The lawyer for porn star Stormy Daniels said Wednesday that she had a sexual relationship with Donald Trump and wants to nullify a "hush agreement" so the public can decide "who's telling the truth."
Los Angeles lawyer Michael Avenatti filed a lawsuit on behalf of Daniels on Tuesday seeking to toss out the confidential settlement she signed just days before the November 2016 election.
Avenatti made the rounds of the morning talk shows on Wednesday to explain the legal move by Daniels, whose real name is Stephanie Clifford.
Asked on NBC's "Today" show if Daniels had a sexual relationship with Trump, Avenatti immediately replied "Yes."
"She believes it's important that the public learn the truth about what happened," he said. "I think it's time for her to tell her story and for the public to decide who's telling the truth."
White House spokeswoman Sarah Huckabee Sanders was asked about the allegations at the daily press briefing and noted that Trump has denied them.
"The president has denied the allegations against him," Sanders told reporters.
"The president has addressed these directly and made very well clear that none of these allegations are true," Sanders said. "Anything beyond that I would refer you to the president's outside counsel."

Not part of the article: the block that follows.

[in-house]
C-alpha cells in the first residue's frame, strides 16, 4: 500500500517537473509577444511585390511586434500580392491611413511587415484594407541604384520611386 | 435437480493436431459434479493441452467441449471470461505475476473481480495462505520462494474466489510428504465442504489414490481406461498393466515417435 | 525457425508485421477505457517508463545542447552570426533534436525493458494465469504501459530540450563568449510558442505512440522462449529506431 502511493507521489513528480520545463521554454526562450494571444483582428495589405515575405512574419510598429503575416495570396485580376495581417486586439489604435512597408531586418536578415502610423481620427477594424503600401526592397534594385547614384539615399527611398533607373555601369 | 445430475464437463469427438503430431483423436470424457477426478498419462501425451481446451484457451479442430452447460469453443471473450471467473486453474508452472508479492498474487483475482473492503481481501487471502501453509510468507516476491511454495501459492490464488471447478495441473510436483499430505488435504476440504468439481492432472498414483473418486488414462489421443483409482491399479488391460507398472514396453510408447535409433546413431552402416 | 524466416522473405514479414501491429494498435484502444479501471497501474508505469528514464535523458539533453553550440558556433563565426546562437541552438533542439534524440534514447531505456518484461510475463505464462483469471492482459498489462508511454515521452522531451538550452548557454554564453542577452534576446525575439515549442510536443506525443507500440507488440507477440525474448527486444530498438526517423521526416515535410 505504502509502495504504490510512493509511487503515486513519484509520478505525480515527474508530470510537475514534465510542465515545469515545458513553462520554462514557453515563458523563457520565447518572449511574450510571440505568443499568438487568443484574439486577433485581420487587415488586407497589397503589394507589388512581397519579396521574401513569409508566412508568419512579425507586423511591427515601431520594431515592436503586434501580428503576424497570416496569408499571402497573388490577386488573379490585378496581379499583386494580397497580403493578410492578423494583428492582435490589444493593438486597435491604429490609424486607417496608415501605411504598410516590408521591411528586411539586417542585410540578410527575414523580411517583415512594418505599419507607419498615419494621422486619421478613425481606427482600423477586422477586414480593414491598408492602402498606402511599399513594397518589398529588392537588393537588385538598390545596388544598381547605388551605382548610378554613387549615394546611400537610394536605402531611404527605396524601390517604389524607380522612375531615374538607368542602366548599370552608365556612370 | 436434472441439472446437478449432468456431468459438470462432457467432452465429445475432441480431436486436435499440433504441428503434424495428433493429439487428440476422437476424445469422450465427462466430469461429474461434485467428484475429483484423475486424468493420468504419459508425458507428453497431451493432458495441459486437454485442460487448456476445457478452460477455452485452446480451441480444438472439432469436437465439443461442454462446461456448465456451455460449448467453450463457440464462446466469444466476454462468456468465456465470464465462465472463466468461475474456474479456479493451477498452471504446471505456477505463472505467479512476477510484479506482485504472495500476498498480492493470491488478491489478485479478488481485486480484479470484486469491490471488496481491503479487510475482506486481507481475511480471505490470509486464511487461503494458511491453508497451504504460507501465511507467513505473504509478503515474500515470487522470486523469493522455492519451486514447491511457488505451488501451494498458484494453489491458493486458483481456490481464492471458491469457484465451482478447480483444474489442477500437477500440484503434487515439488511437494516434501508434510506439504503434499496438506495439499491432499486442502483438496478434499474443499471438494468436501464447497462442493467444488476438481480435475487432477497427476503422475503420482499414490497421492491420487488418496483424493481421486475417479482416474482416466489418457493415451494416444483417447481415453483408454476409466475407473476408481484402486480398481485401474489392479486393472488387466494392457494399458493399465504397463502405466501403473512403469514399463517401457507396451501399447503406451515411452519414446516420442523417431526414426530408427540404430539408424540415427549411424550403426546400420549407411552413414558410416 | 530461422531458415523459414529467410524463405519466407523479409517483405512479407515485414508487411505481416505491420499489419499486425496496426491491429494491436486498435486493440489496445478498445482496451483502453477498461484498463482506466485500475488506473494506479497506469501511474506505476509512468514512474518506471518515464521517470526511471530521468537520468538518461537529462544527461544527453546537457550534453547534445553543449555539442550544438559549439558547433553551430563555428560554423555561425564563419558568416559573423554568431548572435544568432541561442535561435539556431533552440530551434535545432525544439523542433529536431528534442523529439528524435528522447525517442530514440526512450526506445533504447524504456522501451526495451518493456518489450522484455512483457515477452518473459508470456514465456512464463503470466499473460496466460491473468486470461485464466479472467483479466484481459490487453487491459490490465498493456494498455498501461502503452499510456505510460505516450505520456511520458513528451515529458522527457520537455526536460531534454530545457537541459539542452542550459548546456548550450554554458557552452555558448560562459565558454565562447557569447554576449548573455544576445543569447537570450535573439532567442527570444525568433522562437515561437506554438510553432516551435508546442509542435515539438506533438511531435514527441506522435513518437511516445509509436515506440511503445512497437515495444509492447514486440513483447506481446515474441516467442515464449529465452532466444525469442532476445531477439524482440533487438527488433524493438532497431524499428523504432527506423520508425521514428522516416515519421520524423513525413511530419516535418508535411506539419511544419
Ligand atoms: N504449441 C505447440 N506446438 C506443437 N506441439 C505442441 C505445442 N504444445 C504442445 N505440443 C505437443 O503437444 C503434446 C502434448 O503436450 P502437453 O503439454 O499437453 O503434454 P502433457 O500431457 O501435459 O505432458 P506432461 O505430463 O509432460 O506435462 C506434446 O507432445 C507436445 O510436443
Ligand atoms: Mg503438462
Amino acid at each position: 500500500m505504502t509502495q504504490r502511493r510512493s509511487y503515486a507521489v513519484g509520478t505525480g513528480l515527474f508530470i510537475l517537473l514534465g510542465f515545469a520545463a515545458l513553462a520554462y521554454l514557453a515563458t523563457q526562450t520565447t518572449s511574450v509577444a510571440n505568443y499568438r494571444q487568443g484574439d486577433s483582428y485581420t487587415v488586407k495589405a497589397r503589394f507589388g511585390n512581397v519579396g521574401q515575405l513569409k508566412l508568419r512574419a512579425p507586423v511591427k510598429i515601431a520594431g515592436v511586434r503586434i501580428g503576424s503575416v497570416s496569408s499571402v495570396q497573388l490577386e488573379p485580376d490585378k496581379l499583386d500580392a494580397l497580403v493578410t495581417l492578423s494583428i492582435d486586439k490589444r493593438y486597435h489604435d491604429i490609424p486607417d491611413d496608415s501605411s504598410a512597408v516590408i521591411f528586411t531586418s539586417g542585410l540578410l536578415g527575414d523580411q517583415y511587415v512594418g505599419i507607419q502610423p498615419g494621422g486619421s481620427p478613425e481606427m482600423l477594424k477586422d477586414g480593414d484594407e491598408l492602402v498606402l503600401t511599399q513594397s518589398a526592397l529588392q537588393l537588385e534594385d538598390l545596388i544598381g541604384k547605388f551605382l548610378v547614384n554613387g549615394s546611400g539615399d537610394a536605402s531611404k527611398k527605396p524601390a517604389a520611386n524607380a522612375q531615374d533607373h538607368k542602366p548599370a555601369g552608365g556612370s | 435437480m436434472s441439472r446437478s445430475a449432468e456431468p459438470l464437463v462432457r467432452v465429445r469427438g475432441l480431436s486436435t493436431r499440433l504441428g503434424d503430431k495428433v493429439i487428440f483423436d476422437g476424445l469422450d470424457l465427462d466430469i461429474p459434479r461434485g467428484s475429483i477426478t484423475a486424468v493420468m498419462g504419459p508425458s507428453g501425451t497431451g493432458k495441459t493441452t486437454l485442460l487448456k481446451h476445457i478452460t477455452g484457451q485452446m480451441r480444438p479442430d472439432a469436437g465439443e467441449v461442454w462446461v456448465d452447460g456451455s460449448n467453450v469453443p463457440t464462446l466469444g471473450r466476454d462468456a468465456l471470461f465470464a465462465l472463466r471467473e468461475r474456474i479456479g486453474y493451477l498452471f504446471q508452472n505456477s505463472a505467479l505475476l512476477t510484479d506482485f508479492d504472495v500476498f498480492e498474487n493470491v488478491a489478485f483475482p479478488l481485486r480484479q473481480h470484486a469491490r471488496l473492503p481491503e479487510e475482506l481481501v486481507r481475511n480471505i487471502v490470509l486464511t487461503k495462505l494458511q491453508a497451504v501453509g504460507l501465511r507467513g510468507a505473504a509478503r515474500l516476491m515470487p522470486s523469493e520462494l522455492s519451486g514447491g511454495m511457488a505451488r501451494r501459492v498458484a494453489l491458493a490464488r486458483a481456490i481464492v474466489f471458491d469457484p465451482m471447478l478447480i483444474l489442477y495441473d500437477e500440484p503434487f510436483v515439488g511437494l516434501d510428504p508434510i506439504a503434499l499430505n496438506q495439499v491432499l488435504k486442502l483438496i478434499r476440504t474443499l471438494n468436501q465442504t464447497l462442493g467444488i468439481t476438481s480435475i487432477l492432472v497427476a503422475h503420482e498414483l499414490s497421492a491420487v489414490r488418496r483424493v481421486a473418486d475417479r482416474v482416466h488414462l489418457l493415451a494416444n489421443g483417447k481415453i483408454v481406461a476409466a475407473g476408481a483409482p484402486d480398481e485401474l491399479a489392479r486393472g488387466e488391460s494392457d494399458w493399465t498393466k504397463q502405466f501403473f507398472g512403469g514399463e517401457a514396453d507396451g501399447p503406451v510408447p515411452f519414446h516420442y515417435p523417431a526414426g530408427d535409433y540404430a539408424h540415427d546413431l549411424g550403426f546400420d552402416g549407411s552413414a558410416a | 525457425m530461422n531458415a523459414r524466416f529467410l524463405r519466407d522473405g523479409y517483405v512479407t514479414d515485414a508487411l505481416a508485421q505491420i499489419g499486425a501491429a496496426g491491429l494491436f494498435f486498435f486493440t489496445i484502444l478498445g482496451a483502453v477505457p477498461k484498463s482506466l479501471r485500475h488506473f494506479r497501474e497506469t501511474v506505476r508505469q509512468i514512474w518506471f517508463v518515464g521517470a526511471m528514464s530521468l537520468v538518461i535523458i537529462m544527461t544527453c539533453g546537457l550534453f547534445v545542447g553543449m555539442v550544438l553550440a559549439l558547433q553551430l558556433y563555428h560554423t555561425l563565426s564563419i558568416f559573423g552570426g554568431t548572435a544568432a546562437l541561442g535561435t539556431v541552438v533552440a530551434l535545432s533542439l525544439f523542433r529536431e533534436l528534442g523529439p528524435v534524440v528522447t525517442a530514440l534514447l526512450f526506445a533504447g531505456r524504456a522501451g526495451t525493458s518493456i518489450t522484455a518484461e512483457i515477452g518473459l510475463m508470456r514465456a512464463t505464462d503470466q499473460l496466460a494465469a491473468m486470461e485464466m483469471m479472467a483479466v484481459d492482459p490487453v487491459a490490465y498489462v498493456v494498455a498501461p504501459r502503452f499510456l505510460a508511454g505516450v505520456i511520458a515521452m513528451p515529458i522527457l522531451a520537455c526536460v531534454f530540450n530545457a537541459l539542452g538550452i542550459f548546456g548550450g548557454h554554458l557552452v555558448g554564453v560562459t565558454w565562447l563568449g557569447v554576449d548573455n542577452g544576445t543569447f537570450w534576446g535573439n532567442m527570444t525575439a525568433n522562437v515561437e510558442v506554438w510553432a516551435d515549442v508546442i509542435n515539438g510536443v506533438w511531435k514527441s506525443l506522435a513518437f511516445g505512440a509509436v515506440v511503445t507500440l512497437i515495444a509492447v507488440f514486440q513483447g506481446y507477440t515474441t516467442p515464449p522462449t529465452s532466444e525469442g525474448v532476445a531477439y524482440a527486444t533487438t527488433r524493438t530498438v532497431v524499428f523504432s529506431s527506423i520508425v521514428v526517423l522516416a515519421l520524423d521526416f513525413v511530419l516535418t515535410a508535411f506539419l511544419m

As part of the lawsuit filed with a California court seeking to declare the non-disclosure agreement null and void, Avenatti released a copy of the settlement.
It shows that Daniels received a $130,000 payment from a company known as Essential Consultants LLC in return for her silence.
Peggy Peterson and David Dennison
Using the pseudonyms Peggy Peterson and David Dennison, Daniels and Trump were to sign the agreement, along with Essential Consultants.
But Trump never signed it, providing the basis for Avenatti's attempt to have it thrown out and release Daniels from her obligations.
"It's our position that the entire agreement is null and void because he did not sign it," the lawyer told the "Today" show.
He said Daniels would return the $130,000 if need be.
"I think she may have to and she's prepared to do that," Avenatti said.
The lawsuit alleges that Daniels began an "intimate relationship" with Trump in the summer of 2006 and that it continued well into 2007.
After Trump won the Republican Party nomination for president in 2016, Daniels sought to share details of their relationship with the media, it said.
Trump's attorney Michael Cohen "aggressively" sought to "silence Ms Clifford as part of an effort to avoid her telling the truth, thus helping to ensure he won the presidential election," the document says.
On October 28, 2016 -- two weeks before the November 8 presidential election -- Daniels and Essential Consultants signed the confidential settlement agreement but not Trump.
Cohen claimed last month he had paid Daniels $130,000 from his personal funds but declined to explain why he made the payment or if Trump was aware of it.
Avenatti said Wednesday he was convinced Trump was aware of the payment.
"There's no question the president knew about it at the time," he said.
"The idea that an attorney would go off on his own without his client's knowledge and engage in this type of negotiation and enter into this type of agreement quite honestly I think is ludicrous," he said.
Cohen's comments came after the watchdog group Common Cause filed a federal complaint in January arguing that the payout may have violated campaign finance rules.